Her senior, Mark Booth, took the next two calls from an assistant adviser in Nash’s office, but was planning to ask his own superior when the minister herself called.
Asked how he responded, he said: “I thanked her for her phone call and said: ‘Yes, Senator.’”
Wong’s quizzing in estimates prompted this statement from Nash: “When my former chief of staff called the officer to take down the website you’re referring to, at my direction, I was clearly aware that he was still a shareholder.”
The process of quitting his shareholding was under way but incomplete, she said.
Wong: “You clearly remembered that at the time but you happened to forget that on Tuesday, the 11th of February, when you were asked the question in the Senate.”
That was the hellish day that Nash told the chamber: “There is no connection whatsoever between my chief of staff and the company Australian Public Affairs. My chief of staff has no connection with the food industry and is simply doing his job as my chief of staff.”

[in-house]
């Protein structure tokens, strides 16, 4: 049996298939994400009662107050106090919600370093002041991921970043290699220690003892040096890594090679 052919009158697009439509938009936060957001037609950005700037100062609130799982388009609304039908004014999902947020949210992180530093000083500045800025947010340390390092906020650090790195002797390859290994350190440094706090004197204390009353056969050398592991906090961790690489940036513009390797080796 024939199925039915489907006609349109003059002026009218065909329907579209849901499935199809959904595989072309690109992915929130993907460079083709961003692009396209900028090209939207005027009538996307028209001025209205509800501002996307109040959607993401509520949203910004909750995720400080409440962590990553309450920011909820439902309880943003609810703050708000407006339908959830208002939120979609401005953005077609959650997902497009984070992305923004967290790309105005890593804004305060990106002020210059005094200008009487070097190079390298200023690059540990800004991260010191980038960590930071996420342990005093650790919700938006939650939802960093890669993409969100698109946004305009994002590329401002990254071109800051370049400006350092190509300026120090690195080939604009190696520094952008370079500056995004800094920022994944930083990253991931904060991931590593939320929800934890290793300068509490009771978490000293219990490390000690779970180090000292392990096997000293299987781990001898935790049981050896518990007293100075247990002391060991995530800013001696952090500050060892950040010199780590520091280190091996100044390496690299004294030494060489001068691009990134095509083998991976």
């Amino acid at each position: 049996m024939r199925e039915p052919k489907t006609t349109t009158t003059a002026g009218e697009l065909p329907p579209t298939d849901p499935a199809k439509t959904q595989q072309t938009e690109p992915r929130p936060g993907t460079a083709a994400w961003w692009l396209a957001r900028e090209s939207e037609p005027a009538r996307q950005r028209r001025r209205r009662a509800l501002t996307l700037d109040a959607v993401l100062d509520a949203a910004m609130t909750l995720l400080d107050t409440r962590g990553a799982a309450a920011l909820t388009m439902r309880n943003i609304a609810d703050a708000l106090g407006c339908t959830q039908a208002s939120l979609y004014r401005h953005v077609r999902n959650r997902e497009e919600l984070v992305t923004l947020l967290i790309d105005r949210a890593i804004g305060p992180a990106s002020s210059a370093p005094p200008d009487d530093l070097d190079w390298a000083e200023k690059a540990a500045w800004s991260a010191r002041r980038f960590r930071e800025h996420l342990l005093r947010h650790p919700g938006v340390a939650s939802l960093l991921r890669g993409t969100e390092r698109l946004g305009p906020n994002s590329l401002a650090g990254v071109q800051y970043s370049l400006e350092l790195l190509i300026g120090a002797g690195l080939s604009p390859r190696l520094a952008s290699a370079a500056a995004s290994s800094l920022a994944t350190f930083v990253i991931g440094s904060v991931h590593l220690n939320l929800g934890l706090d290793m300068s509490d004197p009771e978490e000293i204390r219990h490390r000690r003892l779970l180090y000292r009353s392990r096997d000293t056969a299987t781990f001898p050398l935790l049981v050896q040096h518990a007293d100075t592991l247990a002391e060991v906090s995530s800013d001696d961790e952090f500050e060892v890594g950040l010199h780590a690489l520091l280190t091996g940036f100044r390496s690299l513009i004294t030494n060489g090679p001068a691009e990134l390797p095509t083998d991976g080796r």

That night, Nash was forced to confirm that Furnival still had a direct interest in APA. She spoke of unspecified “arrangements” made to comply with her ministerial obligations. Labor has since accused Nash of misleading Parliament and of breaching her ministerial obligations. The calls for her to resign, or be sacked, began.
Fairfax Media and The Guardian were reporting the awkward fact that APA was a partnership registered with NSW Fair Trading. The partners were APA Pty Ltd, Strategic Issues Management and Centre for Litigation Communications Pty Ltd. There were two shares and two directors of Strategic Issues Management, according to Australian Securities and Investments Commission documents. The documents carried just two names – Alastair Furnival and his wife, Tracey Cain.
On February 12, Furnival’s wife, managing director of Australian Public Affairs, released a statement saying her husband had resigned and left his role as company chairman last September.